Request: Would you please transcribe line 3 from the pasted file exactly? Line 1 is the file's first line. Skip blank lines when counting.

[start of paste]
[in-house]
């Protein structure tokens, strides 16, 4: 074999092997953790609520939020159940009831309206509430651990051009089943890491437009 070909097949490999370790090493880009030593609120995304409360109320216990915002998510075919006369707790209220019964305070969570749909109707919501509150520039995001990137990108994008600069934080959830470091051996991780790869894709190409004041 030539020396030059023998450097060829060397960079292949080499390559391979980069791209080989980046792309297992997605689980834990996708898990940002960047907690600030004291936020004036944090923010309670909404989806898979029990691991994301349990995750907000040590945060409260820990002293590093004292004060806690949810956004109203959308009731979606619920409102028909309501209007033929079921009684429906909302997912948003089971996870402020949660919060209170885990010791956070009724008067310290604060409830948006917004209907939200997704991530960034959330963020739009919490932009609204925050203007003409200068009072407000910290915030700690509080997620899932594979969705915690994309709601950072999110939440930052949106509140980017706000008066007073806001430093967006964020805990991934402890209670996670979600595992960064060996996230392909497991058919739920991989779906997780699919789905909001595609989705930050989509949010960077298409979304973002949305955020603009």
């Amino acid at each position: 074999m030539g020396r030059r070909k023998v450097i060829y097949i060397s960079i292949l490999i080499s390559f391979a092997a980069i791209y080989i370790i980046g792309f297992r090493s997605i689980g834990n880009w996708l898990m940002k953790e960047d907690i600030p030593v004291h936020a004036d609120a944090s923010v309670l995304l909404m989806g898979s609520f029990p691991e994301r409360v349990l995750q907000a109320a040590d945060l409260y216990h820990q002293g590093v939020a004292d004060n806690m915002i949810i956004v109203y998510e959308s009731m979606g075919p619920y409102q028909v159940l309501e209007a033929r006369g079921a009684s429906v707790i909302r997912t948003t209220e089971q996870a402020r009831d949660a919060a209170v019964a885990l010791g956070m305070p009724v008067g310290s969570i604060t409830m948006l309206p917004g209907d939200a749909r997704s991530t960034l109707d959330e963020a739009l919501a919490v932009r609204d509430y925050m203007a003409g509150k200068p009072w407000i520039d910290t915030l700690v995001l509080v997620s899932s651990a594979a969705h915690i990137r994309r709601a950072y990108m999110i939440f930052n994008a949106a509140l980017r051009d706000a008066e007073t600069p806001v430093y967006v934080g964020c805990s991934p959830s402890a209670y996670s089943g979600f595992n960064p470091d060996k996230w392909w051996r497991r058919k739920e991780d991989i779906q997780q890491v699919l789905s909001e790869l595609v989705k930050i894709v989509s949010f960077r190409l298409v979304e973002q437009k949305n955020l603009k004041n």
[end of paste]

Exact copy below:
């Amino acid at each position: 074999m030539g020396r030059r070909k023998v450097i060829y097949i060397s960079i292949l490999i080499s390559f391979a092997a980069i791209y080989i370790i980046g792309f297992r090493s997605i689980g834990n880009w996708l898990m940002k953790e960047d907690i600030p030593v004291h936020a004036d609120a944090s923010v309670l995304l909404m989806g898979s609520f029990p691991e994301r409360v349990l995750q907000a109320a040590d945060l409260y216990h820990q002293g590093v939020a004292d004060n806690m915002i949810i956004v109203y998510e959308s009731m979606g075919p619920y409102q028909v159940l309501e209007a033929r006369g079921a009684s429906v707790i909302r997912t948003t209220e089971q996870a402020r009831d949660a919060a209170v019964a885990l010791g956070m305070p009724v008067g310290s969570i604060t409830m948006l309206p917004g209907d939200a749909r997704s991530t960034l109707d959330e963020a739009l919501a919490v932009r609204d509430y925050m203007a003409g509150k200068p009072w407000i520039d910290t915030l700690v995001l509080v997620s899932s651990a594979a969705h915690i990137r994309r709601a950072y990108m999110i939440f930052n994008a949106a509140l980017r051009d706000a008066e007073t600069p806001v430093y967006v934080g964020c805990s991934p959830s402890a209670y996670s089943g979600f595992n960064p470091d060996k996230w392909w051996r497991r058919k739920e991780d991989i779906q997780q890491v699919l789905s909001e790869l595609v989705k930050i894709v989509s949010f960077r190409l298409v979304e973002q437009k949305n955020l603009k004041n």